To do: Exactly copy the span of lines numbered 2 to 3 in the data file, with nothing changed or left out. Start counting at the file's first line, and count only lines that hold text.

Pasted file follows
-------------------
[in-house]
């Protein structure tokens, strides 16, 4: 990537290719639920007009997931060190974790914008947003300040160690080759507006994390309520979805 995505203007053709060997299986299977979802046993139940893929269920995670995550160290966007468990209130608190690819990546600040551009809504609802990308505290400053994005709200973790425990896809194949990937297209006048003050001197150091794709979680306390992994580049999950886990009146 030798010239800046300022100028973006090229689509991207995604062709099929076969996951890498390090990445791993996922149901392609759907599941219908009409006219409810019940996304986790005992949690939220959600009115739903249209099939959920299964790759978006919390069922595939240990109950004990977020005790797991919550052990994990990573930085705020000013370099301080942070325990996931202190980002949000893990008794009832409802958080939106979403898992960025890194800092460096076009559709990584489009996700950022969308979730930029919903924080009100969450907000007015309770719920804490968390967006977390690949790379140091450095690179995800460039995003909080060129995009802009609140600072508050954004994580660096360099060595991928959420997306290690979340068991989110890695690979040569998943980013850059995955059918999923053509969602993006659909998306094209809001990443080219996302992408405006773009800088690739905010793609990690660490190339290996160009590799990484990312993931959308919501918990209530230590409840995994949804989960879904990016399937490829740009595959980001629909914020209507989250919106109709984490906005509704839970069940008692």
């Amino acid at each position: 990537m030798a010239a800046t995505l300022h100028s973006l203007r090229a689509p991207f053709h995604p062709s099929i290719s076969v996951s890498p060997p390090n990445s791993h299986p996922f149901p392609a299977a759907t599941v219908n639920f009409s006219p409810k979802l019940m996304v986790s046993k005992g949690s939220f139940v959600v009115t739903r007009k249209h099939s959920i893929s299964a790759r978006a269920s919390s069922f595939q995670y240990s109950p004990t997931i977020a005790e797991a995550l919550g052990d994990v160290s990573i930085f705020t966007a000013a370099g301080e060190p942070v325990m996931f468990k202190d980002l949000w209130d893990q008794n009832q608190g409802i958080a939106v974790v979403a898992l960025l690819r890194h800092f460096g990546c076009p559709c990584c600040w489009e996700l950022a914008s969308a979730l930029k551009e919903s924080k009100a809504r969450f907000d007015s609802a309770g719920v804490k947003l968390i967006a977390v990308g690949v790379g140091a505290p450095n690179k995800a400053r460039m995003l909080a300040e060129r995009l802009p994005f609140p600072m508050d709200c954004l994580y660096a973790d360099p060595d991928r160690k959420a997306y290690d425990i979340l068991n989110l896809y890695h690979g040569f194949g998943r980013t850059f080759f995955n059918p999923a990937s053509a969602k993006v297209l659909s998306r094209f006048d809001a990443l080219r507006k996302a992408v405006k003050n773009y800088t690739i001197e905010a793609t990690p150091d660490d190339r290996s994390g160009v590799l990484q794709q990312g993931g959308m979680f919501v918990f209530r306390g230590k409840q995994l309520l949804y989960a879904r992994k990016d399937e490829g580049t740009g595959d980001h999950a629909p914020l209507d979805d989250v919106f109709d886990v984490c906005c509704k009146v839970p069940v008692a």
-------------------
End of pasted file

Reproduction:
């Protein structure tokens, strides 16, 4: 990537290719639920007009997931060190974790914008947003300040160690080759507006994390309520979805 995505203007053709060997299986299977979802046993139940893929269920995670995550160290966007468990209130608190690819990546600040551009809504609802990308505290400053994005709200973790425990896809194949990937297209006048003050001197150091794709979680306390992994580049999950886990009146 030798010239800046300022100028973006090229689509991207995604062709099929076969996951890498390090990445791993996922149901392609759907599941219908009409006219409810019940996304986790005992949690939220959600009115739903249209099939959920299964790759978006919390069922595939240990109950004990977020005790797991919550052990994990990573930085705020000013370099301080942070325990996931202190980002949000893990008794009832409802958080939106979403898992960025890194800092460096076009559709990584489009996700950022969308979730930029919903924080009100969450907000007015309770719920804490968390967006977390690949790379140091450095690179995800460039995003909080060129995009802009609140600072508050954004994580660096360099060595991928959420997306290690979340068991989110890695690979040569998943980013850059995955059918999923053509969602993006659909998306094209809001990443080219996302992408405006773009800088690739905010793609990690660490190339290996160009590799990484990312993931959308919501918990209530230590409840995994949804989960879904990016399937490829740009595959980001629909914020209507989250919106109709984490906005509704839970069940008692």
């Amino acid at each position: 990537m030798a010239a800046t995505l300022h100028s973006l203007r090229a689509p991207f053709h995604p062709s099929i290719s076969v996951s890498p060997p390090n990445s791993h299986p996922f149901p392609a299977a759907t599941v219908n639920f009409s006219p409810k979802l019940m996304v986790s046993k005992g949690s939220f139940v959600v009115t739903r007009k249209h099939s959920i893929s299964a790759r978006a269920s919390s069922f595939q995670y240990s109950p004990t997931i977020a005790e797991a995550l919550g052990d994990v160290s990573i930085f705020t966007a000013a370099g301080e060190p942070v325990m996931f468990k202190d980002l949000w209130d893990q008794n009832q608190g409802i958080a939106v974790v979403a898992l960025l690819r890194h800092f460096g990546c076009p559709c990584c600040w489009e996700l950022a914008s969308a979730l930029k551009e919903s924080k009100a809504r969450f907000d007015s609802a309770g719920v804490k947003l968390i967006a977390v990308g690949v790379g140091a505290p450095n690179k995800a400053r460039m995003l909080a300040e060129r995009l802009p994005f609140p600072m508050d709200c954004l994580y660096a973790d360099p060595d991928r160690k959420a997306y290690d425990i979340l068991n989110l896809y890695h690979g040569f194949g998943r980013t850059f080759f995955n059918p999923a990937s053509a969602k993006v297209l659909s998306r094209f006048d809001a990443l080219r507006k996302a992408v405006k003050n773009y800088t690739i001197e905010a793609t990690p150091d660490d190339r290996s994390g160009v590799l990484q794709q990312g993931g959308m979680f919501v918990f209530r306390g230590k409840q995994l309520l949804y989960a879904r992994k990016d399937e490829g580049t740009g595959d980001h999950a629909p914020l209507d979805d989250v919106f109709d886990v984490c906005c509704k009146v839970p069940v008692a």